August 26, 2020 Read More →

Oil companies lose revenue while paying out billions in dividends

International Business Times:

Dividends paid to shareholders by five of the largest oil companies in the world in the second quarter pushed these firms into precarious positions.

The Institute for Energy Economics & Financial Analysis, or IEEFA, reported that the so-called supermajors – ExxonMobil (XOM), Royal Dutch Shell (RDS-A), BP plc (BP), Chevron (CVX), and Total (TOT) – in the aggregate paid out $16.9 billion more to shareholders than they generated from their core business operations in the quarter. They compensated for this gap through borrowing and asset sales.

ExxonMobil, which was just kicked out of the Dow Jones Industrial Average after more than 90 years, incurred “sharply negative” free cash flows while conducting “massive borrowing” in order to sustain its shareholder dividends.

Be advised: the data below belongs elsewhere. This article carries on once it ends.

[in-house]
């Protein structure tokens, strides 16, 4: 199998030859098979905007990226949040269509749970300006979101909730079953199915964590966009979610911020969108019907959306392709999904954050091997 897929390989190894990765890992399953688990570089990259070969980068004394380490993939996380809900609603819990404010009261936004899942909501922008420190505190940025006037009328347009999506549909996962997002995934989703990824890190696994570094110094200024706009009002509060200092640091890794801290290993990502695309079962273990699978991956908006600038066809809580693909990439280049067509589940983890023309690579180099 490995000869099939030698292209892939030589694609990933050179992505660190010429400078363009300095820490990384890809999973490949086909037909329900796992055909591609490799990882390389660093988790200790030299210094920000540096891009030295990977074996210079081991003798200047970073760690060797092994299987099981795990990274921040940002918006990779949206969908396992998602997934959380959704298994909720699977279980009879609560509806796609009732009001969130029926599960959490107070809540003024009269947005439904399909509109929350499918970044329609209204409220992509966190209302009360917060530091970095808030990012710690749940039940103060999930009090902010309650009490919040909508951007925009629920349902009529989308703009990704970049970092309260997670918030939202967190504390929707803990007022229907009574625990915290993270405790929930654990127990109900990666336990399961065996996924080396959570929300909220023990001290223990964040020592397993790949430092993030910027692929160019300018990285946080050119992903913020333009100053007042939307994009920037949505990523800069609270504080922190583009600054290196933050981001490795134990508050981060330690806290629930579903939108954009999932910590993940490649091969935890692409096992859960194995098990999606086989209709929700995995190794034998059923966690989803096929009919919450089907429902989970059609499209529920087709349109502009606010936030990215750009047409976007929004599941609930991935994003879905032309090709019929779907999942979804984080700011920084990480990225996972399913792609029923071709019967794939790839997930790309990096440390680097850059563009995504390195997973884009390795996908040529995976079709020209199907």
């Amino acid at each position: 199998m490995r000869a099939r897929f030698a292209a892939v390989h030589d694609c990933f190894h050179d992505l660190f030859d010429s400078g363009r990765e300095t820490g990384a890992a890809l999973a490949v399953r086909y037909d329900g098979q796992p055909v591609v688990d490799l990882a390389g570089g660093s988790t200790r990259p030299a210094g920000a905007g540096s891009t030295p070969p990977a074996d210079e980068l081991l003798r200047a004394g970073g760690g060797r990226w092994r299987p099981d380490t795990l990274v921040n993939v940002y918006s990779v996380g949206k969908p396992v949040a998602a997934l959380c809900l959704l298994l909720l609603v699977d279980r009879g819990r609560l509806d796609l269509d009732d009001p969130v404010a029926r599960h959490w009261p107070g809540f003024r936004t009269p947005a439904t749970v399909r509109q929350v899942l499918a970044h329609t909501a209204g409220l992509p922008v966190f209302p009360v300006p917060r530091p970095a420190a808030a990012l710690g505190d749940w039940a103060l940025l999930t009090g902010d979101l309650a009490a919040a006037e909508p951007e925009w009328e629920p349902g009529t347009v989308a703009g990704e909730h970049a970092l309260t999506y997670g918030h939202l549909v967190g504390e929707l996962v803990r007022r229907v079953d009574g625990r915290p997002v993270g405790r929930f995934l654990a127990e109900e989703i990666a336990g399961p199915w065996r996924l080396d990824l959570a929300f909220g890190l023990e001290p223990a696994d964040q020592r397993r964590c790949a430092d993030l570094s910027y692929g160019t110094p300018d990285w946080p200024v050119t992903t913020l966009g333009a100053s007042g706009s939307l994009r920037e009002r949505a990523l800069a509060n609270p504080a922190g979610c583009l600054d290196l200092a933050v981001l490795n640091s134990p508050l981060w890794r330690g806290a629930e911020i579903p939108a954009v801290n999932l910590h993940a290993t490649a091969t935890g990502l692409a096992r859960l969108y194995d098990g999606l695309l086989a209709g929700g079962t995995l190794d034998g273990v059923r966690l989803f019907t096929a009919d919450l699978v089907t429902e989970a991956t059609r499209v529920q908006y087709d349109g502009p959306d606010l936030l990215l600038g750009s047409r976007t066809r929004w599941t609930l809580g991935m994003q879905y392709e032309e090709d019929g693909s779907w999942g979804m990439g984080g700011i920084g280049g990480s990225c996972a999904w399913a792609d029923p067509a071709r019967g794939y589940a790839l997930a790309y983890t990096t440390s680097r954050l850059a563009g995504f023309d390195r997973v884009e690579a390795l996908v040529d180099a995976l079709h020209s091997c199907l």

Exxon Mobil declared a cash dividend of 87 cents per share, the same level as in the prior quarter. But the company also reported a $1.1 billion second-quarter loss (its second straight quarterly loss) and warned of further spending cuts.

Exxon Mobil is estimated to pay out about $15 billion in annual dividends. 

[Palash Ghosh]

More: Despite Incurring Huge Losses, Exxon, Chevron, BP, and Other Oil Giants Still Pay Dividends

Posted in: IEEFA In the News

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